If Patagonia is exciting, Tierra del Fuego (Land of Fire)—the “uttermost part of the earth”—is electrifying. In the days of sail, its sub-Antarctic weather and ferocious westerlies obsessed seamen whether or not they had ever experienced the thrill—or terror—of “rounding the Horn.” After Richard Henry Dana survived the southern seas en route to California in 1834, he vividly recounted conditions that could change from calm to chaos in an instant:
“Here comes Cape Horn!” said the chief mate; and we had hardly time to haul down and clew up, before it was upon us. In a few moments, a heavier sea was raised than I had ever seen before, and… the little brig… plunged into it, and all the forward part of her was under water; the sea pouring in through the bow ports and hawse-hole, and over the knight-heads, threatening to wash everything overboard.… At the same time sleet and hail were driving with all fury against us.
In Dana’s time, that was the price of admission to the earth’s most spectacular combination of sea, sky, land, and ice. In a landscape whose granite pinnacles rise nearly 2,000 meters straight out of the ocean, only a handful of hunter-gatherers foraging in the fjords and forests knew the area with any intimacy. Today, fortunately, reaching the Fuegian archipelago involves less hardship—not to mention motion sickness—than Dana and his shipmates suffered.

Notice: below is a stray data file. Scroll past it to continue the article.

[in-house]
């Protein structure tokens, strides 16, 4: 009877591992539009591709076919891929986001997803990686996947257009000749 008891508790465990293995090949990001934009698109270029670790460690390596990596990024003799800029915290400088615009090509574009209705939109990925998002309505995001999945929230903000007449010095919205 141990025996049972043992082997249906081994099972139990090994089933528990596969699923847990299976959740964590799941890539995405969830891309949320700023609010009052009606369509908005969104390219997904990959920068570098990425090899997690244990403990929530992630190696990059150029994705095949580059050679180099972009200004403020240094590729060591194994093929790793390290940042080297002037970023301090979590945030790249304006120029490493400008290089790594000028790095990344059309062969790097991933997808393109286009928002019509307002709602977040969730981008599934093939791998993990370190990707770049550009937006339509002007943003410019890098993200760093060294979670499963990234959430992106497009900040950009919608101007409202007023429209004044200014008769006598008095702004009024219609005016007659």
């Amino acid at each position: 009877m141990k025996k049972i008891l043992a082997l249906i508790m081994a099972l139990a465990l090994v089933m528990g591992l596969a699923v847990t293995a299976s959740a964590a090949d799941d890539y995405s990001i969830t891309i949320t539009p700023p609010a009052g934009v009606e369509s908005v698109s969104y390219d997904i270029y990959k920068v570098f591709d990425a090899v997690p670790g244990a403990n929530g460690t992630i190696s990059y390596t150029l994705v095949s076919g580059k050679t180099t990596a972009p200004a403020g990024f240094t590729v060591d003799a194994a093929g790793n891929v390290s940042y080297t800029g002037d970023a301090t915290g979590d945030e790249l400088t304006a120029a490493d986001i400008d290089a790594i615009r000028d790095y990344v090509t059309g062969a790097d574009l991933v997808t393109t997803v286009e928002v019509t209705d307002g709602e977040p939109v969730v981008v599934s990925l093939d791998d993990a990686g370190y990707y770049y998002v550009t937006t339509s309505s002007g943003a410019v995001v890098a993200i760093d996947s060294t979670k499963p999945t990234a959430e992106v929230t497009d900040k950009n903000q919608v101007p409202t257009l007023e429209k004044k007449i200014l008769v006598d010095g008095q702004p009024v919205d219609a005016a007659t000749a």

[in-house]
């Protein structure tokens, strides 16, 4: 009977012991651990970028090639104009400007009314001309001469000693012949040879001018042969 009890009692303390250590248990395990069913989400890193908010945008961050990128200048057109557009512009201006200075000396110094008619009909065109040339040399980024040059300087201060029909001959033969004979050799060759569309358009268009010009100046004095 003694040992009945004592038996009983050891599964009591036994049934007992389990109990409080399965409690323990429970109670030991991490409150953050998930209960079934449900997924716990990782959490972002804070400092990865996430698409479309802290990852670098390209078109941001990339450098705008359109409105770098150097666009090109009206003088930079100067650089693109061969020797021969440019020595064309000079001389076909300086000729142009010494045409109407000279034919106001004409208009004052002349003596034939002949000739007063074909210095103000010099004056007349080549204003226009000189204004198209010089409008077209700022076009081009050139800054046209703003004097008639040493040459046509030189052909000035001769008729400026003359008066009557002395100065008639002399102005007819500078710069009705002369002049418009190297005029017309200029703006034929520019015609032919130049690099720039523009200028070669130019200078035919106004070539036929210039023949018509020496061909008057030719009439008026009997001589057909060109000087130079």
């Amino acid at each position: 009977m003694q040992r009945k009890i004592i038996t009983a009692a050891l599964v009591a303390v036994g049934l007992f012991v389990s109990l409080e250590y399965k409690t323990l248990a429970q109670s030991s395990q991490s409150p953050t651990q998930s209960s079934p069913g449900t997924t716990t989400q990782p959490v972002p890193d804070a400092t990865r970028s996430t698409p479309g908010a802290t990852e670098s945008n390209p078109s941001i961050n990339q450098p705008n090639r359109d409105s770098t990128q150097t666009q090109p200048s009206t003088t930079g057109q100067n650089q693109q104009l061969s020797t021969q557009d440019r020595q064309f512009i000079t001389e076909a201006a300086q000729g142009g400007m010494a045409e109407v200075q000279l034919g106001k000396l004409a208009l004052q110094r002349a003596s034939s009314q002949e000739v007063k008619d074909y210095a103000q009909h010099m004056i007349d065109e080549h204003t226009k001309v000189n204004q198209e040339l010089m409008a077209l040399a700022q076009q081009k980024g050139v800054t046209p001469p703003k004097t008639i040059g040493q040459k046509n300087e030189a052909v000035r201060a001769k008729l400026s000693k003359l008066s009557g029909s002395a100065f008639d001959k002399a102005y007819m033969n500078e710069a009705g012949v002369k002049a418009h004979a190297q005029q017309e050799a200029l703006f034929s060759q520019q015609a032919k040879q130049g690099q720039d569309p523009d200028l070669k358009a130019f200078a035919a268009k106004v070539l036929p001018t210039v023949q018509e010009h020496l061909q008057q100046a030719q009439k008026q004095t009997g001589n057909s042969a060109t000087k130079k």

Today, it’s still a place where fur seals, sea lions, and penguins cavort in the choppy seas of the Strait of Magellan. From the seashore, behind the Argentine city of Ushuaia , glacial horns rise like sacred steeples. The beaches and southern beech forests of Parque Nacional Tierra del Fuego , west of the city, are the terminus of the world’s southernmost highway.
Tierra del Fuego may be an archipelago, but the Isla Grande de Tierra del Fuego is South America’s largest island. Chile shares the territory with Argentina; while parts of the Argentine side are urbanized, the Chilean side has just a few small towns and isolated estancias. Roads are few but improving, especially on the Argentine side; the unpaved roads, though, can be hell on windshields, which are most cheaply replaced in the Chilean mainland city of Punta Arenas .
Though it has much in common with other parts of Patagonia, Tierra del Fuego retains its own distinctive identity. Most attractions and services—at least the most accessible ones—are on the Argentine side.
There are two ferry routes from the Chilean mainland: a shuttle from Punta Delgada, only 45 kilometers south of the Argentine border, across the Primera Angostura narrows to Puerto Espora, and a daily service from Punta Arenas  to Porvenir , one of the strait’s widest parts.